Placing a stop-limit order, by contrast, means that a limit order triggers when the price hits our target. For example, a trader has identified previous demand for a stock at $50 and concludes below this price level, the price will fall to $40. The trader places a sell stop limit order at $49 where the limit order to sell is also $49. This limit order is created automatically only if the stop price of $49 is met.
The principal advantage of using stop-loss orders is that they compel us to determine our maximum loss and exit position before we even enter a trade. “Set and forget” swing traders, or day traders who need to be away from their screens for periods during the day, also get some reassurance that their positions will be protected against sudden, dramatic price moves in their absence.
The problem is that stop-loss orders become market orders once the target price is hit - meaning that they will execute (fill) at the best price then available. And whether or not we get out of the trade at our desired price will depend on there being enough traders prepared to buy or sell at that price.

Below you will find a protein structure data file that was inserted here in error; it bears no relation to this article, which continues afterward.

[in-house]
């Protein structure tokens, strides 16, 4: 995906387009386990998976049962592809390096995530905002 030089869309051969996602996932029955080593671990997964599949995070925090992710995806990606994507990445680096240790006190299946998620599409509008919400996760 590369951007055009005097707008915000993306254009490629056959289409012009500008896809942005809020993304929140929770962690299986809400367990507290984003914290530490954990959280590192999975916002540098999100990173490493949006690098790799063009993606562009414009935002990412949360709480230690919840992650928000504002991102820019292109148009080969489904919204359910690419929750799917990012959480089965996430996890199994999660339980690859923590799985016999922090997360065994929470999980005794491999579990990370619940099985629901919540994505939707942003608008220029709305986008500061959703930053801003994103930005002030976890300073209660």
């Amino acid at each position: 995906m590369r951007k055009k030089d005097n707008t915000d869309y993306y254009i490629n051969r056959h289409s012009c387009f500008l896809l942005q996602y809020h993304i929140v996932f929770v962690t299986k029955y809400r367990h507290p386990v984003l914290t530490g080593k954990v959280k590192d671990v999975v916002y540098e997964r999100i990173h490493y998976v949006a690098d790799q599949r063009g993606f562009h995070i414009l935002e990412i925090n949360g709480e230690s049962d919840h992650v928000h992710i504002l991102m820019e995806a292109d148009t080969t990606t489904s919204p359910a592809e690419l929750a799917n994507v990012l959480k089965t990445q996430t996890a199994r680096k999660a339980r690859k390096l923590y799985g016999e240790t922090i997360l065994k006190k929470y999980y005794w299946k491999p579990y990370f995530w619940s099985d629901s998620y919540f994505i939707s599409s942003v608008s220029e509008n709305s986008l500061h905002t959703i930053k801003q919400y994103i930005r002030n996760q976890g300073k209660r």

In contrast, the advantage of stop-limit orders is that they guarantee that we need only exit a trade at our specified price or better. And this certainty is a great help in managing risk.
The problem is that in rapidly moving markets it may not be possible for orders to be filled immediately at the specified price. In these circumstances, our positions will remain open until price comes back to the limit price or we cancel the order.